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HiberGene Outlines Plans for Low-Cost Point-of-Care Molecular Diagnostic System

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NEW YORK – With a new CEO at the helm, HiberGene is refocusing its efforts toward research and development. The Dublin, Ireland-based firm is using low cost as the rubric in its development of a new point-of-care molecular diagnostics instrument that will be based on its core technologies.

Simona Esposito replaced CEO and co-founder Brendan Farrell, who retired last year, in April, after joining HiberGene as chief commercial officer nine months ago.

After a deep assessment of the firm's strengths, opportunities for improvement, and competitive dynamics, she has reoriented the firm.

"The strategy of the company, and the vision, have changed from a very strict commercial focus to a technology focus," Esposito said in an interview.

"We have recognized that this is our core competency, and we think that we have a big competitive advantage in terms of the technology achievements we have delivered already over the past five years" with regards to time and cost of testing, she said.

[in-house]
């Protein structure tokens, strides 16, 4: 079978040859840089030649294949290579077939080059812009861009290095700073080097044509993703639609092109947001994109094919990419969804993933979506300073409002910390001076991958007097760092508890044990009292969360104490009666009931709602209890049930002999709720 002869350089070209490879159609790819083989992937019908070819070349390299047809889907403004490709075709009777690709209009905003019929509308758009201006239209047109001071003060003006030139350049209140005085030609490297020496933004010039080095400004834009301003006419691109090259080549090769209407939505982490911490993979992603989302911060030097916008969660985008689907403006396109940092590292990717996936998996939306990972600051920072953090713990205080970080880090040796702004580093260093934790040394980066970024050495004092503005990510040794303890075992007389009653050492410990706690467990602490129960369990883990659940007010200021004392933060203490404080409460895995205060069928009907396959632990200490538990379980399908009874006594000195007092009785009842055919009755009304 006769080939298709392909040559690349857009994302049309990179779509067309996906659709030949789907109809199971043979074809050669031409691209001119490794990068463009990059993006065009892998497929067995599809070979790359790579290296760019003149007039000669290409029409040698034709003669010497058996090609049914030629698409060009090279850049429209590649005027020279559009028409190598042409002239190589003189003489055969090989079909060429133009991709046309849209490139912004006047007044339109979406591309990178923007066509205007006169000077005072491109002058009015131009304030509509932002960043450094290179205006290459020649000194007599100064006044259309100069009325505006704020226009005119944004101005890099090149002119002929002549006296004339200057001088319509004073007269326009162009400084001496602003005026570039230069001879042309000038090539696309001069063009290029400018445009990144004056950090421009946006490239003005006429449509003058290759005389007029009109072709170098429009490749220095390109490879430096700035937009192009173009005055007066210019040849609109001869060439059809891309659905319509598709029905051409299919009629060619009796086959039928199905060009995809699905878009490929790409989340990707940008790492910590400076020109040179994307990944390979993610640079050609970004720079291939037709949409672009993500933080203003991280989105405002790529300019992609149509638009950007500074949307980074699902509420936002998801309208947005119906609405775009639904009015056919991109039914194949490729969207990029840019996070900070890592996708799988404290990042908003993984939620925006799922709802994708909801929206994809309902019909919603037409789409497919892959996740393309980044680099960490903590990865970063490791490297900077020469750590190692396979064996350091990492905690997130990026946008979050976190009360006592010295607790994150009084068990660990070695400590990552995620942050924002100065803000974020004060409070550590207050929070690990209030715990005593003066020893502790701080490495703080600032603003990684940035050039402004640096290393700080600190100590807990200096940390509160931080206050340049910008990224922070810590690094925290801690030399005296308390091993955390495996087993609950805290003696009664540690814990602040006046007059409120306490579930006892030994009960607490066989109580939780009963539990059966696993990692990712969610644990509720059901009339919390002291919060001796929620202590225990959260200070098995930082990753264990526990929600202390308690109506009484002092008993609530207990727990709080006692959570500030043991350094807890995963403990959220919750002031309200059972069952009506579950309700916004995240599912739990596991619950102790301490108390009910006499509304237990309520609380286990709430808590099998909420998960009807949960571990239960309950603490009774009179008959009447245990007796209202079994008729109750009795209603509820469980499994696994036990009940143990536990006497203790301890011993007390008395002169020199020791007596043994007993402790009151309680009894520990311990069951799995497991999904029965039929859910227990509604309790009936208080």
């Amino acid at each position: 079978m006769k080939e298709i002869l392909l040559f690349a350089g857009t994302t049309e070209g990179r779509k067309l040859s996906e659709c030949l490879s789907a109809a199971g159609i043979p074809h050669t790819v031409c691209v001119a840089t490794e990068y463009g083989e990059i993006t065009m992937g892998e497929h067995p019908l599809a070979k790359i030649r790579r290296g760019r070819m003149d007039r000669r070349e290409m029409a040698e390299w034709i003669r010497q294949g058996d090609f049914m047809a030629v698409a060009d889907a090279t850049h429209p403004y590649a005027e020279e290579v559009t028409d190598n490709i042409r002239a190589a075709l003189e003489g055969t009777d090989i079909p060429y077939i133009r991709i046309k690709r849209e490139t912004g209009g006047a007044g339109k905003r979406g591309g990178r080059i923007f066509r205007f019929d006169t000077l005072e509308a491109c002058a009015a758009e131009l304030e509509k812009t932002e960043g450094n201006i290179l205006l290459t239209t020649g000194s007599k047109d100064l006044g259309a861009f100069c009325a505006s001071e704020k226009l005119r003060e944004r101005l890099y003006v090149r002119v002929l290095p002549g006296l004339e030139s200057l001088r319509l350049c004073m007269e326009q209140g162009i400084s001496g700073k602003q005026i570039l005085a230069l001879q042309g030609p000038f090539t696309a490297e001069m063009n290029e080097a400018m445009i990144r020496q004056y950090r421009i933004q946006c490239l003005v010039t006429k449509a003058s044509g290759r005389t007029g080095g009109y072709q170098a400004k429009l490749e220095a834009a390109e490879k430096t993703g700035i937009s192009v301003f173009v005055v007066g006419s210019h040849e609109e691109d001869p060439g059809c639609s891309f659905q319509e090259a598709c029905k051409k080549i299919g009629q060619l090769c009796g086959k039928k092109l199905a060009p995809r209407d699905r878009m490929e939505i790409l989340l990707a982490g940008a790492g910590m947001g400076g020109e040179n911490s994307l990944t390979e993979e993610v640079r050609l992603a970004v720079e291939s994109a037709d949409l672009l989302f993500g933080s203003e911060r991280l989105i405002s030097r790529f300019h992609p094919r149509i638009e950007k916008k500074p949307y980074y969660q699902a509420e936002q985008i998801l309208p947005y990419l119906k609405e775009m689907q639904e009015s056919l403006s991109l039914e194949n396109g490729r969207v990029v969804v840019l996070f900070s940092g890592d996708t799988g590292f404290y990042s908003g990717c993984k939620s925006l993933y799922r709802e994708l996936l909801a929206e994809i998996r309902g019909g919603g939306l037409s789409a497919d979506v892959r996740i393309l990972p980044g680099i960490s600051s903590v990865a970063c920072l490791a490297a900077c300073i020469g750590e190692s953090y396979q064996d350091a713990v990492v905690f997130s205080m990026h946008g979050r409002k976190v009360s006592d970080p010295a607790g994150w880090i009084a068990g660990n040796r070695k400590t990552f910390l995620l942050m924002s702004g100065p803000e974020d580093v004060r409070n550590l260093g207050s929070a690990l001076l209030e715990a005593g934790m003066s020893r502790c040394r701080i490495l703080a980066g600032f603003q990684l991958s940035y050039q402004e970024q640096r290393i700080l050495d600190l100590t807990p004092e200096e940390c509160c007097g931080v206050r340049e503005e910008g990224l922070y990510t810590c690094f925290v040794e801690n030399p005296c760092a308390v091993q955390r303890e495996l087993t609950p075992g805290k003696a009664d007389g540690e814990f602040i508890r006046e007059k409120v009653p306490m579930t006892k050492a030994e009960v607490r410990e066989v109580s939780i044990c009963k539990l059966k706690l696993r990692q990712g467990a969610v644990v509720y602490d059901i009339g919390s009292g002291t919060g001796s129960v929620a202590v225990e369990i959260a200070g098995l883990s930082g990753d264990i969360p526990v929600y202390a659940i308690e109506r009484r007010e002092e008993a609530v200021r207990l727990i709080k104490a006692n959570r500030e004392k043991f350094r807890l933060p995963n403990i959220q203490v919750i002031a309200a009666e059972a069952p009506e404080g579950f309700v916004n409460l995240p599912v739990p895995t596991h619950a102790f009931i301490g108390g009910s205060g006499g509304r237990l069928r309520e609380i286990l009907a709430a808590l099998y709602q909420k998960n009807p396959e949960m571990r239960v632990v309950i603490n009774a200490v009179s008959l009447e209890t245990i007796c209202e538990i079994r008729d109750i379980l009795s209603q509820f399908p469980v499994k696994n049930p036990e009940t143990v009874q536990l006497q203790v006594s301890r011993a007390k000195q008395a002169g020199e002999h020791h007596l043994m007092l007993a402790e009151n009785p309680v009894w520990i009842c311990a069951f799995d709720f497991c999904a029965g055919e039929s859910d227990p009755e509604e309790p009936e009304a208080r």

The firm has already begun the development of a sample-to-result instrument with built-in connectivity, Esposito said, with low cost being a crucial element from the onset.

The core technology — loop-mediated isothermal amplification (LAMP) licensed from Eiken Chemical — helps keep cost down because the instrument does not need to include a thermal cycler. But all the components and design choices for the new instrument are also being made with an eye to the final cost, Esposito said, since HiberGene believes that affordability is the key to uptake in the point-of-care market. Keeping the instrument simple to use is also critical, as the firm also intends it to be suitable for a CLIA waiver.

The company has increased its R&D staff for the project but is also engaging with outside developers. It plans to enter the point-of-care market in the fourth quarter of 2021.

"We recognize that there is a big need that is untapped in the market right now to test infectious diseases in a way that is rapid, accurate, and affordable," Esposito said.

For the other manufacturers of point-of-care molecular test solutions, instrument cost has tended to be a sticking point for potential customers.